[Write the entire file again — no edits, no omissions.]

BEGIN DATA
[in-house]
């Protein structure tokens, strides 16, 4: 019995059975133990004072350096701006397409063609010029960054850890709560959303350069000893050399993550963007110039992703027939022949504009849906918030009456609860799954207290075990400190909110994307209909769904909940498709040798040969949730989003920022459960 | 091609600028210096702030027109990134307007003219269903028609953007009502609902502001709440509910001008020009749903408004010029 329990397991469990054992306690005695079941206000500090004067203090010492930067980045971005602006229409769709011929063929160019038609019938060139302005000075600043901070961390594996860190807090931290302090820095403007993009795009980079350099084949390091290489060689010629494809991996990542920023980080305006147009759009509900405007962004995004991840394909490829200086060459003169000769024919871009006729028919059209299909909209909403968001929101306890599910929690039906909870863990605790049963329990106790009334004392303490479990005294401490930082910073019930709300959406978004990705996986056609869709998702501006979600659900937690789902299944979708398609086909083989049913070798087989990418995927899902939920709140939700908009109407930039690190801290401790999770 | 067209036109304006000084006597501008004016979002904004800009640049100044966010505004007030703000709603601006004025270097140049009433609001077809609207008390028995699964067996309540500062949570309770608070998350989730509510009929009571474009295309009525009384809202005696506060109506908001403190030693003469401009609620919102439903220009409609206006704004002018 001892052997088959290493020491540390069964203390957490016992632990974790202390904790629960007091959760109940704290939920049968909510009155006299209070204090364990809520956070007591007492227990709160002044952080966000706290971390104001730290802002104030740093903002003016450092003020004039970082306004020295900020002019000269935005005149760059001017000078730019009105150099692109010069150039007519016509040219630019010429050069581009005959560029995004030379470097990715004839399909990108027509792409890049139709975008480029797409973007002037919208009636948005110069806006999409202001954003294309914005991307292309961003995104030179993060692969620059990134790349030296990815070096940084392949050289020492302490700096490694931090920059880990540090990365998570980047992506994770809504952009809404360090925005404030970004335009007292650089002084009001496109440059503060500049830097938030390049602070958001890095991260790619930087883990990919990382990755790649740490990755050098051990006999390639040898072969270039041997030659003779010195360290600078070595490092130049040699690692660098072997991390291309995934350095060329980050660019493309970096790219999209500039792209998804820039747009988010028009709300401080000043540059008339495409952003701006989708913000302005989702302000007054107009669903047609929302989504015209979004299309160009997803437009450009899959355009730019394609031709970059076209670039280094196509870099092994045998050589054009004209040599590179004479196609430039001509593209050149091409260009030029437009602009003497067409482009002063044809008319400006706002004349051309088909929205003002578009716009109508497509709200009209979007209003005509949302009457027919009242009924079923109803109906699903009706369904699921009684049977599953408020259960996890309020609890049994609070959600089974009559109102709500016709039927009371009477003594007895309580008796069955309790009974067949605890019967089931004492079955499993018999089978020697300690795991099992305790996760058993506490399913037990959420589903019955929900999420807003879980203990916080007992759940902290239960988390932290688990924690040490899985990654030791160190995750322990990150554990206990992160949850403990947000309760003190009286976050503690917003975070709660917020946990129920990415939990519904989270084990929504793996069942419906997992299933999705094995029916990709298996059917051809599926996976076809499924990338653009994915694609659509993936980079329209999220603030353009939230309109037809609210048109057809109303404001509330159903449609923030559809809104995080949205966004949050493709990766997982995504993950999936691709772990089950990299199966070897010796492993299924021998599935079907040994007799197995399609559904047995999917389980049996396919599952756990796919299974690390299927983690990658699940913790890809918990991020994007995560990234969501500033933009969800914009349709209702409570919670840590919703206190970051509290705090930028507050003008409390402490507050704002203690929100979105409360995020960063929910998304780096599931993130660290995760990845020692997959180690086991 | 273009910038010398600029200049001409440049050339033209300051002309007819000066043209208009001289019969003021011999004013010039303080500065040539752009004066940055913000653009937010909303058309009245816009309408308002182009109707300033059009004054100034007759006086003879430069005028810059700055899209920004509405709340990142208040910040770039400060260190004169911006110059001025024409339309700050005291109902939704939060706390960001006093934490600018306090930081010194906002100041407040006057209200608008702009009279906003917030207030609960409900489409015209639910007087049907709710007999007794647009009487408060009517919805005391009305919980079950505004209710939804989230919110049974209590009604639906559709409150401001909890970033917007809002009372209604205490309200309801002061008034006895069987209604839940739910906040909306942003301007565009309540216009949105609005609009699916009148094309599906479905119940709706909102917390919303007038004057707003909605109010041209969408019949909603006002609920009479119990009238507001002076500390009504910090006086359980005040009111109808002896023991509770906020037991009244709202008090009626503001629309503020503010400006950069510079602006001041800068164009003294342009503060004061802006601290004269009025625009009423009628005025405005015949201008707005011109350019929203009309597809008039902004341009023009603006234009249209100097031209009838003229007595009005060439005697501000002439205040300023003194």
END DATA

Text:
[in-house]
């Protein structure tokens, strides 16, 4: 019995059975133990004072350096701006397409063609010029960054850890709560959303350069000893050399993550963007110039992703027939022949504009849906918030009456609860799954207290075990400190909110994307209909769904909940498709040798040969949730989003920022459960 | 091609600028210096702030027109990134307007003219269903028609953007009502609902502001709440509910001008020009749903408004010029 329990397991469990054992306690005695079941206000500090004067203090010492930067980045971005602006229409769709011929063929160019038609019938060139302005000075600043901070961390594996860190807090931290302090820095403007993009795009980079350099084949390091290489060689010629494809991996990542920023980080305006147009759009509900405007962004995004991840394909490829200086060459003169000769024919871009006729028919059209299909909209909403968001929101306890599910929690039906909870863990605790049963329990106790009334004392303490479990005294401490930082910073019930709300959406978004990705996986056609869709998702501006979600659900937690789902299944979708398609086909083989049913070798087989990418995927899902939920709140939700908009109407930039690190801290401790999770 | 067209036109304006000084006597501008004016979002904004800009640049100044966010505004007030703000709603601006004025270097140049009433609001077809609207008390028995699964067996309540500062949570309770608070998350989730509510009929009571474009295309009525009384809202005696506060109506908001403190030693003469401009609620919102439903220009409609206006704004002018 001892052997088959290493020491540390069964203390957490016992632990974790202390904790629960007091959760109940704290939920049968909510009155006299209070204090364990809520956070007591007492227990709160002044952080966000706290971390104001730290802002104030740093903002003016450092003020004039970082306004020295900020002019000269935005005149760059001017000078730019009105150099692109010069150039007519016509040219630019010429050069581009005959560029995004030379470097990715004839399909990108027509792409890049139709975008480029797409973007002037919208009636948005110069806006999409202001954003294309914005991307292309961003995104030179993060692969620059990134790349030296990815070096940084392949050289020492302490700096490694931090920059880990540090990365998570980047992506994770809504952009809404360090925005404030970004335009007292650089002084009001496109440059503060500049830097938030390049602070958001890095991260790619930087883990990919990382990755790649740490990755050098051990006999390639040898072969270039041997030659003779010195360290600078070595490092130049040699690692660098072997991390291309995934350095060329980050660019493309970096790219999209500039792209998804820039747009988010028009709300401080000043540059008339495409952003701006989708913000302005989702302000007054107009669903047609929302989504015209979004299309160009997803437009450009899959355009730019394609031709970059076209670039280094196509870099092994045998050589054009004209040599590179004479196609430039001509593209050149091409260009030029437009602009003497067409482009002063044809008319400006706002004349051309088909929205003002578009716009109508497509709200009209979007209003005509949302009457027919009242009924079923109803109906699903009706369904699921009684049977599953408020259960996890309020609890049994609070959600089974009559109102709500016709039927009371009477003594007895309580008796069955309790009974067949605890019967089931004492079955499993018999089978020697300690795991099992305790996760058993506490399913037990959420589903019955929900999420807003879980203990916080007992759940902290239960988390932290688990924690040490899985990654030791160190995750322990990150554990206990992160949850403990947000309760003190009286976050503690917003975070709660917020946990129920990415939990519904989270084990929504793996069942419906997992299933999705094995029916990709298996059917051809599926996976076809499924990338653009994915694609659509993936980079329209999220603030353009939230309109037809609210048109057809109303404001509330159903449609923030559809809104995080949205966004949050493709990766997982995504993950999936691709772990089950990299199966070897010796492993299924021998599935079907040994007799197995399609559904047995999917389980049996396919599952756990796919299974690390299927983690990658699940913790890809918990991020994007995560990234969501500033933009969800914009349709209702409570919670840590919703206190970051509290705090930028507050003008409390402490507050704002203690929100979105409360995020960063929910998304780096599931993130660290995760990845020692997959180690086991 | 273009910038010398600029200049001409440049050339033209300051002309007819000066043209208009001289019969003021011999004013010039303080500065040539752009004066940055913000653009937010909303058309009245816009309408308002182009109707300033059009004054100034007759006086003879430069005028810059700055899209920004509405709340990142208040910040770039400060260190004169911006110059001025024409339309700050005291109902939704939060706390960001006093934490600018306090930081010194906002100041407040006057209200608008702009009279906003917030207030609960409900489409015209639910007087049907709710007999007794647009009487408060009517919805005391009305919980079950505004209710939804989230919110049974209590009604639906559709409150401001909890970033917007809002009372209604205490309200309801002061008034006895069987209604839940739910906040909306942003301007565009309540216009949105609005609009699916009148094309599906479905119940709706909102917390919303007038004057707003909605109010041209969408019949909603006002609920009479119990009238507001002076500390009504910090006086359980005040009111109808002896023991509770906020037991009244709202008090009626503001629309503020503010400006950069510079602006001041800068164009003294342009503060004061802006601290004269009025625009009423009628005025405005015949201008707005011109350019929203009309597809008039902004341009023009603006234009249209100097031209009838003229007595009005060439005697501000002439205040300023003194």